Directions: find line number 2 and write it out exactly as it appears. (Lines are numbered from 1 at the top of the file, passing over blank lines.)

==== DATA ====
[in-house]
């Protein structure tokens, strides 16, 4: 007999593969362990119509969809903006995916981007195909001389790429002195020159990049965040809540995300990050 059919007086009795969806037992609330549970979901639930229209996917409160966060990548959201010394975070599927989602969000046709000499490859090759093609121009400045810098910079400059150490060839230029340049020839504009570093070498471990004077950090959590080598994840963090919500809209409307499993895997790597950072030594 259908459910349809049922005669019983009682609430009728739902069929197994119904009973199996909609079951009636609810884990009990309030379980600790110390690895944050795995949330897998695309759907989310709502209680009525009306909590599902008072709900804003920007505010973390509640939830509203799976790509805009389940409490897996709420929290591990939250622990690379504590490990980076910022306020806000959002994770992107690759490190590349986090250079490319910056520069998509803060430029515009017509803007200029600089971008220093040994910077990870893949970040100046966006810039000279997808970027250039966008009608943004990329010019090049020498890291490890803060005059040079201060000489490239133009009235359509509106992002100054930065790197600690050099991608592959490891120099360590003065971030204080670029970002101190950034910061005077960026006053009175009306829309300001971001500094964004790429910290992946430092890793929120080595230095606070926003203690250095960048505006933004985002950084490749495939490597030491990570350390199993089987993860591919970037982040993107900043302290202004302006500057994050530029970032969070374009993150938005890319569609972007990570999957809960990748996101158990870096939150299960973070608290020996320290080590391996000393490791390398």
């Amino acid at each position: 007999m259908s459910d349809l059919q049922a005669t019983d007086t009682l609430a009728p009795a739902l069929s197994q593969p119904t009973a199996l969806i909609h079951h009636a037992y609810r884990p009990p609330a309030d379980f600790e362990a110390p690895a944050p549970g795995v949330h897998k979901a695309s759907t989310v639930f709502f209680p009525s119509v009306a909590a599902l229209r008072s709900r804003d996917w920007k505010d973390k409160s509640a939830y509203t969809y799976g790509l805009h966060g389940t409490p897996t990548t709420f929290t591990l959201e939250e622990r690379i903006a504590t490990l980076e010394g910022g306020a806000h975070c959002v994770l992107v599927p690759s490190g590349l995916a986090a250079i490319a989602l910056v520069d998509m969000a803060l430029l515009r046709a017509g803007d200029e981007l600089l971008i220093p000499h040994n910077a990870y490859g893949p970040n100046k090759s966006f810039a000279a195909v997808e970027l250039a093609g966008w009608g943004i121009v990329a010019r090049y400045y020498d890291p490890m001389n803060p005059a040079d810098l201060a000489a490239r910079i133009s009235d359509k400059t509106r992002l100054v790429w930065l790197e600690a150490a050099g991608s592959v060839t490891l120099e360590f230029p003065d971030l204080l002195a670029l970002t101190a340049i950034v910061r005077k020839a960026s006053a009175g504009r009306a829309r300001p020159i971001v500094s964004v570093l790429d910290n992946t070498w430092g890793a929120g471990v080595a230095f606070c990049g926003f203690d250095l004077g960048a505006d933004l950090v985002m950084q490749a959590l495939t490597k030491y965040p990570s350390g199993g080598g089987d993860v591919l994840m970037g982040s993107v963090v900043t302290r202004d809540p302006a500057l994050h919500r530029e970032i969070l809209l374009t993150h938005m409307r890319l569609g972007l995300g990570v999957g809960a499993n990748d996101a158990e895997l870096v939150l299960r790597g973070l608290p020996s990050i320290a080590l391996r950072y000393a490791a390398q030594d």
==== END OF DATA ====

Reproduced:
């Protein structure tokens, strides 16, 4: 007999593969362990119509969809903006995916981007195909001389790429002195020159990049965040809540995300990050 059919007086009795969806037992609330549970979901639930229209996917409160966060990548959201010394975070599927989602969000046709000499490859090759093609121009400045810098910079400059150490060839230029340049020839504009570093070498471990004077950090959590080598994840963090919500809209409307499993895997790597950072030594 259908459910349809049922005669019983009682609430009728739902069929197994119904009973199996909609079951009636609810884990009990309030379980600790110390690895944050795995949330897998695309759907989310709502209680009525009306909590599902008072709900804003920007505010973390509640939830509203799976790509805009389940409490897996709420929290591990939250622990690379504590490990980076910022306020806000959002994770992107690759490190590349986090250079490319910056520069998509803060430029515009017509803007200029600089971008220093040994910077990870893949970040100046966006810039000279997808970027250039966008009608943004990329010019090049020498890291490890803060005059040079201060000489490239133009009235359509509106992002100054930065790197600690050099991608592959490891120099360590003065971030204080670029970002101190950034910061005077960026006053009175009306829309300001971001500094964004790429910290992946430092890793929120080595230095606070926003203690250095960048505006933004985002950084490749495939490597030491990570350390199993089987993860591919970037982040993107900043302290202004302006500057994050530029970032969070374009993150938005890319569609972007990570999957809960990748996101158990870096939150299960973070608290020996320290080590391996000393490791390398």